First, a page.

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Researchers honoured at President’s Science and Technology Awards

26 Sep 2013



Prof Halliwell receiving the President’s Science and Technology Medal from President Tan
Photo: A*STAR


The NUS award winners: (from left) Dr Khor, Asst Prof Qiu, Prof Halliwell and Prof Yu
Four NUS researchers have been recognised for their exceptional work at this year’s President’s Science and Technology Awards (PSTA) – Singapore’s top honours granted to illustrious individuals and teams for their achievements in science and technology, and their contributions to research and development in Singapore. The winners received their awards from Singapore President Dr Tony Tan Keng Yam at a ceremony held on 25 September 2013.

Commending the winners, Permanent Secretary at the Ministry of Trade and Industry and Chairman of the PSTA Main Selection Committee, Mrs Ow Foong Pheng said: “The quality of research demonstrated by all the candidates was of a very high standard. What set the award winners apart was not only the excellent science they did but also the ability to translate their research into societal and economic benefits.”

Professor Barry Halliwell, NUS Deputy President (Research and Technology) and Tan Chin Tuan Centennial Professor, was presented with the President’s Science and Technology Medal, which is the highest of honours among the awards, for his outstanding contributions to the development of the research landscape in Singapore and his excellent research on the role of free radicals and antioxidants in human health, nutrition and disease.

Prof Halliwell helms the University’s research agenda, promoting a broad base of high-impact research from which several peaks of excellence have been achieved. NUS is now highly ranked for its research achievements in numerous areas relevant to Singapore, from Asian studies to membrane technologies and cancer biology. The University’s competitive research grant income has tripled since his tenure, and he has also steered the development of an effective research policy framework which helped NUS researchers establish three of Singapore’s Research Centres of Excellence.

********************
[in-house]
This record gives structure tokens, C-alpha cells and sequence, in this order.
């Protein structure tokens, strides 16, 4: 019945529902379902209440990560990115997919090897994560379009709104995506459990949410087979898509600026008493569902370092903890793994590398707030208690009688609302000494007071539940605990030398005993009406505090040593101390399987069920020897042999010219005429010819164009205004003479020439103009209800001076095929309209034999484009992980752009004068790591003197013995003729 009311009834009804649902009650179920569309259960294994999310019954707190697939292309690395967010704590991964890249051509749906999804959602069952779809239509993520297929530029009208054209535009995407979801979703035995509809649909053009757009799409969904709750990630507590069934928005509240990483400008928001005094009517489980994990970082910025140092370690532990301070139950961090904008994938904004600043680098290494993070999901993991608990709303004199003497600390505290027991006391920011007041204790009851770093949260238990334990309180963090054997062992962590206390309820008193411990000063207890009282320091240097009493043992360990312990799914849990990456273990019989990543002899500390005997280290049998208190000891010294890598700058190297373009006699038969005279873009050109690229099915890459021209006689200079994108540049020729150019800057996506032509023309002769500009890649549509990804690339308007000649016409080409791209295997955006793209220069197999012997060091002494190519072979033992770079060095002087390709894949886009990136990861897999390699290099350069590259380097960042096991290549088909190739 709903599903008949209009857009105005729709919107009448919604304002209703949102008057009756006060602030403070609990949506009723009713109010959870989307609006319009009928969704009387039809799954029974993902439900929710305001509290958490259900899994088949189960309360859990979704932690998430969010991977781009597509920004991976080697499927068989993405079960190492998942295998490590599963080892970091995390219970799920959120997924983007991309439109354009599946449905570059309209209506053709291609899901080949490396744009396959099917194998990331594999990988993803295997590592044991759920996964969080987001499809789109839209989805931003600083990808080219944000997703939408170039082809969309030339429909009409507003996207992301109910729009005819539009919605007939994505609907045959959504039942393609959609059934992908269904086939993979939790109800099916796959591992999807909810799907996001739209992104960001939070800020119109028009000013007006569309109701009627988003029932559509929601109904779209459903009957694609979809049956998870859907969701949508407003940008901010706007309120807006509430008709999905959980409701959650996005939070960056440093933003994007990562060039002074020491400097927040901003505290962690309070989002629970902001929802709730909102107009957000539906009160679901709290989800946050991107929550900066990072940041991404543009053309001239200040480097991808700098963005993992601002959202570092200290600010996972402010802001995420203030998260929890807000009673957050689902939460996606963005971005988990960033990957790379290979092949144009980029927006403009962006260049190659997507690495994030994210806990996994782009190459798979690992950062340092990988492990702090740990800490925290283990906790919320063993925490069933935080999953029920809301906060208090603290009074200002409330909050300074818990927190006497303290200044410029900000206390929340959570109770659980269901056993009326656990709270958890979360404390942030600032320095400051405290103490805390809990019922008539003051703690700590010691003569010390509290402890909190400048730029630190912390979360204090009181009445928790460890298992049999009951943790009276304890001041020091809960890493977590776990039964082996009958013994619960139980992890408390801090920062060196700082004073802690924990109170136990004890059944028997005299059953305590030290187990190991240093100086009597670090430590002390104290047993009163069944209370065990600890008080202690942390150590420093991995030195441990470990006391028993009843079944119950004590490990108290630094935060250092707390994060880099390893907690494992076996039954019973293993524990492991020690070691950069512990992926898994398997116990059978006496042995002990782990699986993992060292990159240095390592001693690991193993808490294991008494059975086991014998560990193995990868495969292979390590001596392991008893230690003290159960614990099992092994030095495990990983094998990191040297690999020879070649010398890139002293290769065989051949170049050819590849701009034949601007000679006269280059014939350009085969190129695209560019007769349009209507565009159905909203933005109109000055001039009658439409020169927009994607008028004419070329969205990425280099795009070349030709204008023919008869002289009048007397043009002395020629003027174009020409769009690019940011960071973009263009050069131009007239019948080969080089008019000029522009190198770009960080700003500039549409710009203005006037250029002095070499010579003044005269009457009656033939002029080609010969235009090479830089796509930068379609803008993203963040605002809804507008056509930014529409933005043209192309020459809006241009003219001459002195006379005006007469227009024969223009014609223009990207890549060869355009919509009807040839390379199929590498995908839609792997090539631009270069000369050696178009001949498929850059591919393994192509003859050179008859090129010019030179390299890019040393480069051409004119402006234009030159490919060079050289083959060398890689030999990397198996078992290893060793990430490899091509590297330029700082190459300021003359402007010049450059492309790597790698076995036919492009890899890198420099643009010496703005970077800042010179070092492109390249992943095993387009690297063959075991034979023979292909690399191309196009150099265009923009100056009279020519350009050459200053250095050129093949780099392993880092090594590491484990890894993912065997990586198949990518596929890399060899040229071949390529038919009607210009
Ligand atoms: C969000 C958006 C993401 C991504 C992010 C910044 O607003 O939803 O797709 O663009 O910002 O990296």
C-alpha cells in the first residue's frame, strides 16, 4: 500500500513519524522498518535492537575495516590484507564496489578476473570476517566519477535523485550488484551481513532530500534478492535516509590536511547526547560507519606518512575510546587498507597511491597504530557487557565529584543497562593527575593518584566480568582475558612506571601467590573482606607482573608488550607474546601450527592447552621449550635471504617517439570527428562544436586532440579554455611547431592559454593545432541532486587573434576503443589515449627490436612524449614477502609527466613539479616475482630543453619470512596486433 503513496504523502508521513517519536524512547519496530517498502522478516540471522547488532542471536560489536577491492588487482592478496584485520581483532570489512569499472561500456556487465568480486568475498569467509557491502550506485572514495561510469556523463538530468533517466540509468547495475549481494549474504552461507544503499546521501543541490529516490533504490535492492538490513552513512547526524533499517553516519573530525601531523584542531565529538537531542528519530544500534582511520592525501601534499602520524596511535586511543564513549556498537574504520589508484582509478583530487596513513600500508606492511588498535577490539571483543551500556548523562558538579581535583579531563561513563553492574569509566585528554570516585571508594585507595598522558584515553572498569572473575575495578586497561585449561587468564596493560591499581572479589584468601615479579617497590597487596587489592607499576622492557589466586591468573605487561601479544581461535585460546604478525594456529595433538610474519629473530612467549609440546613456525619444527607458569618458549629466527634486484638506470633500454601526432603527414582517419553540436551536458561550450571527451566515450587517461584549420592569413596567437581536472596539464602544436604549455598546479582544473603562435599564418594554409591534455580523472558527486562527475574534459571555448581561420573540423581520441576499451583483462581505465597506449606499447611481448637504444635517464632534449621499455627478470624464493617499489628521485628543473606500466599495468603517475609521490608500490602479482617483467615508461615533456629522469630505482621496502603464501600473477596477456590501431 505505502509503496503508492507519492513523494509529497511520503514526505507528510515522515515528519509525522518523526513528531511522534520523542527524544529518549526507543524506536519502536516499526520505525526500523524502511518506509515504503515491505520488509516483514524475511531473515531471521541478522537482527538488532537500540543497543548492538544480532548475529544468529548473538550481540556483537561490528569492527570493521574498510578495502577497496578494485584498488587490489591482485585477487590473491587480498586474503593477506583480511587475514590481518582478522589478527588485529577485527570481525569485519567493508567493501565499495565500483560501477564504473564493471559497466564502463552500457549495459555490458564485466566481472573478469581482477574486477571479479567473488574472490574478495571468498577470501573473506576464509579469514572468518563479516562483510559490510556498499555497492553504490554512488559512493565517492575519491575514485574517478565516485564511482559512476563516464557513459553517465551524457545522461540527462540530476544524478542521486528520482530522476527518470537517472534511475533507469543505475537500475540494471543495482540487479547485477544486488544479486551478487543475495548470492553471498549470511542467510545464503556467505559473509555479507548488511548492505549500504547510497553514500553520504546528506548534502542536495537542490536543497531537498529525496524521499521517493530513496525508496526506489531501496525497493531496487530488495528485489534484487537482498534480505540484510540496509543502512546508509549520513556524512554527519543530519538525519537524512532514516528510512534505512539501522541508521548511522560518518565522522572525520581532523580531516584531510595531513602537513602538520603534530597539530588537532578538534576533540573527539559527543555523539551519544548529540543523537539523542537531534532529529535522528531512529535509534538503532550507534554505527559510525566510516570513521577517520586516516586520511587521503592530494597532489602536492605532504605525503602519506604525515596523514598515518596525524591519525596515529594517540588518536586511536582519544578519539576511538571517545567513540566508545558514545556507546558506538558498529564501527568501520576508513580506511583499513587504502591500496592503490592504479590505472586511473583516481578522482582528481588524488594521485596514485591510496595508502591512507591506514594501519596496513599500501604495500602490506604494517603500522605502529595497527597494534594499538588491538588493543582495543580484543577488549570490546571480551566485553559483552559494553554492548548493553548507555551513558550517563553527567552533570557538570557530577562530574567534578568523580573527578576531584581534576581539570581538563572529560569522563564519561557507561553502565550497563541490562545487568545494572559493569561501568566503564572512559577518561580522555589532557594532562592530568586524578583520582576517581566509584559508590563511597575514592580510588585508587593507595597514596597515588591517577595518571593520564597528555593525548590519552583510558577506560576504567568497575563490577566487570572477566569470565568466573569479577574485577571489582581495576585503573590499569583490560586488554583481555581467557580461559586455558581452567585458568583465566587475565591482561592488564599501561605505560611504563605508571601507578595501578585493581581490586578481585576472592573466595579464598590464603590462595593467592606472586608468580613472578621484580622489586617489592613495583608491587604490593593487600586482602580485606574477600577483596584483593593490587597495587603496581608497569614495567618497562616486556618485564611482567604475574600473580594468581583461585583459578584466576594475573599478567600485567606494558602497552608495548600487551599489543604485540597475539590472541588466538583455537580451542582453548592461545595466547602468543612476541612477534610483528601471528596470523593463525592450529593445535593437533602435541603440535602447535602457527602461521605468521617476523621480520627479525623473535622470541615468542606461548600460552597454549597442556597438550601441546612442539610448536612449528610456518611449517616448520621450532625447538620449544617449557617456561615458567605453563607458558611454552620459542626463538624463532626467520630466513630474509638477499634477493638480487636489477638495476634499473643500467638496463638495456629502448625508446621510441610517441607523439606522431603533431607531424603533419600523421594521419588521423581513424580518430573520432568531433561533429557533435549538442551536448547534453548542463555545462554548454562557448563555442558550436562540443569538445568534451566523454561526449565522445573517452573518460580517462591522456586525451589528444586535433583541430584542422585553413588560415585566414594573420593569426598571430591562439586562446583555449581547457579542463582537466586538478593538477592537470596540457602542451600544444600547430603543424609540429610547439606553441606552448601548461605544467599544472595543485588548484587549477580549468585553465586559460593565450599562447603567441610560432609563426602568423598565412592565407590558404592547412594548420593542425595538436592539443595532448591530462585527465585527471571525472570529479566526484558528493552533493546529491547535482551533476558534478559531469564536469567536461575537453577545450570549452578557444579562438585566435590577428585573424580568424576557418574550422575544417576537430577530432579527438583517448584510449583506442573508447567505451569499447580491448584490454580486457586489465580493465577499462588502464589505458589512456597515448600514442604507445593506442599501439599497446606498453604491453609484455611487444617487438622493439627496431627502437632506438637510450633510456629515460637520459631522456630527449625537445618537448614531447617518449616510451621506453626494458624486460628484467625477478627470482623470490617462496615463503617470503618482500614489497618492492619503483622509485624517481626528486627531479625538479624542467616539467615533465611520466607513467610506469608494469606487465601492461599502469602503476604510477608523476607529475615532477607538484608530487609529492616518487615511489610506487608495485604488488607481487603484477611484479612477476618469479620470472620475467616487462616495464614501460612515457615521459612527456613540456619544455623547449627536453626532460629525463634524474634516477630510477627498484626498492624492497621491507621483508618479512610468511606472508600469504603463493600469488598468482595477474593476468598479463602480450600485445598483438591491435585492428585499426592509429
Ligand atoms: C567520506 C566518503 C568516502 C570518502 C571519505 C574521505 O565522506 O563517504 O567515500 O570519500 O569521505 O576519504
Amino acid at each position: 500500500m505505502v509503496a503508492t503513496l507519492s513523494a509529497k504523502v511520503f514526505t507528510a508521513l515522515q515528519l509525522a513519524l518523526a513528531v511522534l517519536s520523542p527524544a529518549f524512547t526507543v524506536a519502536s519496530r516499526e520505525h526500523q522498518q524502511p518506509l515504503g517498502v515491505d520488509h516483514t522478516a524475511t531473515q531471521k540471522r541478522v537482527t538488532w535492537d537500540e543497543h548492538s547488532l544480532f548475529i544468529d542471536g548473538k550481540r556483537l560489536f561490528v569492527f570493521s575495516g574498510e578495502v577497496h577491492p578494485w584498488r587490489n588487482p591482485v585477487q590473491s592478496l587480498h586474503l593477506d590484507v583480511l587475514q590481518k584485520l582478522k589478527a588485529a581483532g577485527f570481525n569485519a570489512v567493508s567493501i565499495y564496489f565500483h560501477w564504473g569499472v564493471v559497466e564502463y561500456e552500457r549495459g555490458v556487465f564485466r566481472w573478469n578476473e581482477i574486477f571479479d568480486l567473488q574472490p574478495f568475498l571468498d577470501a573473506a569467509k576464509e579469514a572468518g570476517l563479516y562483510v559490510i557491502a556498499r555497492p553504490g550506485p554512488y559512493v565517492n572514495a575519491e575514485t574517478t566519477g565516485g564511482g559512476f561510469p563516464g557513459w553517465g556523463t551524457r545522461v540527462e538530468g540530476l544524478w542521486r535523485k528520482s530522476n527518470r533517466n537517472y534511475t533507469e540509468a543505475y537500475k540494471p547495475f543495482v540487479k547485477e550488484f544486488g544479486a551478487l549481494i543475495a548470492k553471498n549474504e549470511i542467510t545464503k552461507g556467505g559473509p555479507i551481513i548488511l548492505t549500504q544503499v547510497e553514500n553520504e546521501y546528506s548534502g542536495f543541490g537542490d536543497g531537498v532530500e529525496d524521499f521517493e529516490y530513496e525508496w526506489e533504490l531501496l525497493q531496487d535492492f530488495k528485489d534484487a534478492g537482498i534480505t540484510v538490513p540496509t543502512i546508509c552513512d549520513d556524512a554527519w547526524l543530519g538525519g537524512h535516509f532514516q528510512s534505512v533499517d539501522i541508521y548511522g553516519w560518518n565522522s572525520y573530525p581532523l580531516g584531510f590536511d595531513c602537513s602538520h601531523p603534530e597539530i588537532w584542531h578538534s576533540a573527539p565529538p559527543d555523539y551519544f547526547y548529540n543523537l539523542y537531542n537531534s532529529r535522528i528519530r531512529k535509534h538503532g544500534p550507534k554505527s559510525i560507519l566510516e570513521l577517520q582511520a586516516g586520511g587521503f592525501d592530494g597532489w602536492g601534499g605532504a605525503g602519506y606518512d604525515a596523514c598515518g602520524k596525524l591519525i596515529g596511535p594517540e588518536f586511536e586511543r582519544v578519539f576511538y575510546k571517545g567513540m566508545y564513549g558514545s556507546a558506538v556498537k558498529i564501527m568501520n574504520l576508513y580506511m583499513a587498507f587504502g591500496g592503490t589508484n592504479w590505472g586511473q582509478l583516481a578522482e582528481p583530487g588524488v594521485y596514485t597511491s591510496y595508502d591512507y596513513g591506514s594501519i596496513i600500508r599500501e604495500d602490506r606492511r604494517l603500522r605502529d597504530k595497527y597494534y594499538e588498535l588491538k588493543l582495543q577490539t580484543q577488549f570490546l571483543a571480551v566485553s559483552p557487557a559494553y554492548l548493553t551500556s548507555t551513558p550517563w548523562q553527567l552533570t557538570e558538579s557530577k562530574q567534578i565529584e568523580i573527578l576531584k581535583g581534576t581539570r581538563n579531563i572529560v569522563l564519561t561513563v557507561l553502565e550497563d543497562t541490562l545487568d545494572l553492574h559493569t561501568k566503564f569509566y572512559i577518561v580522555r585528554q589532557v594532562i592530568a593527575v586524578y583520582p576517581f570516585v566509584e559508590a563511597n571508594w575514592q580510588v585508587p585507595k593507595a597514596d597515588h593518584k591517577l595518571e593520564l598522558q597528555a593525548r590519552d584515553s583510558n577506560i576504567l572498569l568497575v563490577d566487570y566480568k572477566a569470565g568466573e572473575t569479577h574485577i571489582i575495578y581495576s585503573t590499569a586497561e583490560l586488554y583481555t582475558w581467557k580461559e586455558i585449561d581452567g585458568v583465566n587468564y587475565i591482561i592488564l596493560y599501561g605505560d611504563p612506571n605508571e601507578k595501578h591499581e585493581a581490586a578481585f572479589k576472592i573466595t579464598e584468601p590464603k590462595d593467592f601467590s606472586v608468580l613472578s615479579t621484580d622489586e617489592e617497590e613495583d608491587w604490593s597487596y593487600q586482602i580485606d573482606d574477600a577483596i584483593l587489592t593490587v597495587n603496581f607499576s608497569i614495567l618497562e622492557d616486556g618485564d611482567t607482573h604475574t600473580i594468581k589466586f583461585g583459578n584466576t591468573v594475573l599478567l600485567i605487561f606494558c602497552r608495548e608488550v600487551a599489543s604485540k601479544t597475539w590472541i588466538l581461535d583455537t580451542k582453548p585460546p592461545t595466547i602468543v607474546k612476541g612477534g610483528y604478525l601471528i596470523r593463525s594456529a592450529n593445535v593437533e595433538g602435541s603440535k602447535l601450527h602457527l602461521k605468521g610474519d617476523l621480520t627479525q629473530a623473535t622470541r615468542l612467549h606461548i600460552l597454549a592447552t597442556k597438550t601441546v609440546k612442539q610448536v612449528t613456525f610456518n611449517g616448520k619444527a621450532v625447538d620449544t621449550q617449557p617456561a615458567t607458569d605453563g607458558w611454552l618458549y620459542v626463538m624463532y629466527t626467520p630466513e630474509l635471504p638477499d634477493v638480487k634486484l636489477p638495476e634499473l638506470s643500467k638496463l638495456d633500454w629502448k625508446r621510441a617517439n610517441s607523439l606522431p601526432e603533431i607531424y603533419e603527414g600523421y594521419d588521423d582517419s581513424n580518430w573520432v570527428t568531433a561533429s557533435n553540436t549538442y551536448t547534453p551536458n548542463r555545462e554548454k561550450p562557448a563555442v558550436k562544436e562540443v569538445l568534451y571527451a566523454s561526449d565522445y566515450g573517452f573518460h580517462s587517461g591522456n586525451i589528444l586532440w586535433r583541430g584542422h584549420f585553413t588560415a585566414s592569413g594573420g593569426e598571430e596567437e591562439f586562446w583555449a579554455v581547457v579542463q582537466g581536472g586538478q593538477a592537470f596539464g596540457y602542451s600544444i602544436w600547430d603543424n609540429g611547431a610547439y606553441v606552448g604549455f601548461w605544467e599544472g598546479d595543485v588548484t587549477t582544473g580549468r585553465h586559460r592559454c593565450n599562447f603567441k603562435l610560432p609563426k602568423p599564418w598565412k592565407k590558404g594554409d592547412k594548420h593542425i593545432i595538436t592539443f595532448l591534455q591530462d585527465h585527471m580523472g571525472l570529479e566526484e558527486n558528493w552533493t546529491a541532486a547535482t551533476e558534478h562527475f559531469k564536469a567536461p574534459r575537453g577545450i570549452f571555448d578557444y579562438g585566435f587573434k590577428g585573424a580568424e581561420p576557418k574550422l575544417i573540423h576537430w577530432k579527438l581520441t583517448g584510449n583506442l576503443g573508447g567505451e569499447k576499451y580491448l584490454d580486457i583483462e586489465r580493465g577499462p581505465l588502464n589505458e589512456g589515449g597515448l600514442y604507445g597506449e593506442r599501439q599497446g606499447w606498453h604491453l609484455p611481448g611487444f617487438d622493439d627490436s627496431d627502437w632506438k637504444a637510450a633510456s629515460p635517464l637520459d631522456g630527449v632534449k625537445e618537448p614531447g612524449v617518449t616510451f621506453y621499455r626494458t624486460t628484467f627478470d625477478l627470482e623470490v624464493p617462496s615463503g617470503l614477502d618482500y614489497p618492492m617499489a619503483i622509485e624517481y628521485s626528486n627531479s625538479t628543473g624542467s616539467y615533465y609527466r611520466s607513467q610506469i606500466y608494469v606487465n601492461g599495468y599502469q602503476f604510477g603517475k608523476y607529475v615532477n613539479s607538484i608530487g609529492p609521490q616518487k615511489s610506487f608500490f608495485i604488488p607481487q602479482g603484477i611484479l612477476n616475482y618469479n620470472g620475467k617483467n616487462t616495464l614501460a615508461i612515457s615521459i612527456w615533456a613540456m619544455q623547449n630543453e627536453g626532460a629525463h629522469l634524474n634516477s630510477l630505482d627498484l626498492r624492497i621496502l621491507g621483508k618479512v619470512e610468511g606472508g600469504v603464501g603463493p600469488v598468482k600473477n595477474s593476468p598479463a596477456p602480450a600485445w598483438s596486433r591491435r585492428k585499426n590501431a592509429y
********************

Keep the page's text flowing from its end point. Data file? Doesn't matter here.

Prof Halliwell also worked closely with other agencies and industry to develop new research initiatives in Singapore, including ageing, clean energy, sustainability and interactive digital media. He was the driving force behind the highly visible NUS Virtual Institute for the Study of Ageing.

“I am honoured and humbled to receive this award. The research excellence that has been achieved at NUS and in Singapore generally has only been possible through a team effort of many people, of which I am but a small part,” said Prof Halliwell, who has become one of the world’s most highly cited researchers in the areas of Biology & Biochemistry, Neuroscience & Behaviour and Pharmacology & Toxicology.

Professor Yu Hao of the Department of Biological Sciences at the NUS Faculty of Science received the President’s Science Award for his breakthrough discoveries in plant genomics and their biotechnological applications to increase crop yield and promote food security.

Assistant Professor Qiu Cheng Wei of the Department of Electrical and Computer Engineering won the Young Scientist Award for his research on complex light-matter interaction and optical micromanipulation, as well as their applications. The award, given to promising research scientists and engineers aged 35 years and below, was also presented to Dr Khor Chiea Chuen of the Genome Institute of Singapore, who holds a joint appointment at the Saw Swee Hock School of Public Health in NUS, and is an Assistant Professor at the University’s Departments of Ophthalmology and Paediatrics. Dr Khor was recognised for his research on genetics and heredity.



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